PACAF wins Defender Challenge

  • Published
  • By David DeKunder
  • 502nd Air Base Wing Public Affairs

After three days of grueling competition in austere environments, Pacific Air Forces bested 13 other U.S. and international security forces teams to capture the Air Force Defender Challenge Championships, held Sept. 10-13 here.


The PACAF team totaled the most combined points in several events, which included realistic weapons scenarios, simulated dismounted operations and combat endurance.


“The competition tested the very same skills Defenders may need to employ on any day at any air base in any area of responsibility,” said Brig. Gen. Andrea Tullos, Air Force Director of Security Forces. “They were placed under stress and needed to shoot, move and communicate with their fire team. They were required to maneuver as a team and come upon diverse scenarios requiring them to observe, orient, decide and act.”


Tullos presented the trophy to the winning team at an awards ceremony Sept. 13. Addressing the crowd of competitors, cadre, support staff and distinguished guests, the general said, “We will continue to challenge you and surprise you in future Defender Challenge competitions.”


Airman 1st Class Curtis Covington, a member of the PACAF team, said the experience was amazing despite being difficult and challenging.


"There were some hiccups but it was just the things you have happen in these kind of scenarios,” he said. “You have to be used to adapting; just keep pushing through, not letting it get to you or getting discouraged."


Defender Challenge included 14 four-person security forces teams from 12 Air Force major commands, a team from the United Kingdom Royal Air Force and a team from the German Air Force.


Defender Challenge traces its origins to 37 years ago when Headquarters Air Force Office of Security Police first held an international defender’s competition. Defender Challenge returned this year following a 14-year hiatus. The RAF team had held the trophy since winning the last Defender Challenge in 2004.


Prior to the competition, Tullos noted the scenarios would determine the most lethal and most ready team, while increasing the competitive spirit and competency of all participants. The event reinforced Defender ethos and tapped into the competitive nature within security forces and among all ground combat forces, she said.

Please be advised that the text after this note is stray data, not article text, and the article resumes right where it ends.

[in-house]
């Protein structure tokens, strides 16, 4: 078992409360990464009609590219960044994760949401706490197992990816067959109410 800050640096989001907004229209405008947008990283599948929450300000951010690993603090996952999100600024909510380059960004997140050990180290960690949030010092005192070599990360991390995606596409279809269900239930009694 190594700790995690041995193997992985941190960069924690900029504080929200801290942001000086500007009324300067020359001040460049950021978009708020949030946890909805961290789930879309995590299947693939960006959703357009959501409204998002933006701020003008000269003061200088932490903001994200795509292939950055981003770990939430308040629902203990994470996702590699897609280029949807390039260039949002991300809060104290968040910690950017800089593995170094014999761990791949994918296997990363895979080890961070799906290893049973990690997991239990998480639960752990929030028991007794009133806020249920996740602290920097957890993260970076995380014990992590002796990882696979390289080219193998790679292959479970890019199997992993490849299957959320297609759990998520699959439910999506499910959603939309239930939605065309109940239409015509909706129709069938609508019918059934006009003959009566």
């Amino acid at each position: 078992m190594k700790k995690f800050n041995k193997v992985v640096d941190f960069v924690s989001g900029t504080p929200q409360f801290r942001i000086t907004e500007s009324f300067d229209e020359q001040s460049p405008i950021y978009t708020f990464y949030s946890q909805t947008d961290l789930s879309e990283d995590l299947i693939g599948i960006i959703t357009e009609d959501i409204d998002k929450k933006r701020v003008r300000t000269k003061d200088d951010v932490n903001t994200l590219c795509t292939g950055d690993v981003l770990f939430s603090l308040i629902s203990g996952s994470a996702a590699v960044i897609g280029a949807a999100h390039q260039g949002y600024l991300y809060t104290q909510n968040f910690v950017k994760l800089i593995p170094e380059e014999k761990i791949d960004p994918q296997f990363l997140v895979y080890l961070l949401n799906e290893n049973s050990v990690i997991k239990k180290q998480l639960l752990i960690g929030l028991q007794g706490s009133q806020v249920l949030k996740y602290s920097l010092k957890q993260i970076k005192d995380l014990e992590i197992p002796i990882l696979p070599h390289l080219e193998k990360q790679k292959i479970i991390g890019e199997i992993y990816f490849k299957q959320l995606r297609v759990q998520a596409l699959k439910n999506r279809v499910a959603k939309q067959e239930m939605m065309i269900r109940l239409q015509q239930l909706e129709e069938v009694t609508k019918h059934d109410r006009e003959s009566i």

PACAF won the Defender Challenge title by taking first in the weapons competition and placing second in the dismounted operations challenge. Air Combat Command finished second and Air Force Materiel Command placed third.


By winning the weapons competition, PACAF displayed the highest marksmanship skills of all teams in that category and received the Coleman Cup, named after Brig. Gen. Richard Coleman, former U.S. Air Force Security Forces Center director of security forces and commander from 1997 to 2000. The team from ACC took second in the weapons competition followed by Air Force Space Command in third.


Air Mobility Command won the Sadler Cup. The award is presented to the top team in the dismounted operations challenge. PACAF and the Air National Guard finished second and third respectively in that challenge.


In the combat endurance relay event, the German Air Force came out on top followed by ACC in second and AMC in third.


The Top Shot Award, presented to the top three security forces members for mastering marksmanship skills. Staff Sgt. Benjamin Rodriguez of the Air Force District of Washington placed first; Senior Airman David Hightower of Air Education and Training Command finished second; and Covington took third.


Lance Cpl. Adam Butler of the RAF team won the Outstanding Defender Award for demonstrating exceptional leadership throughout the competition.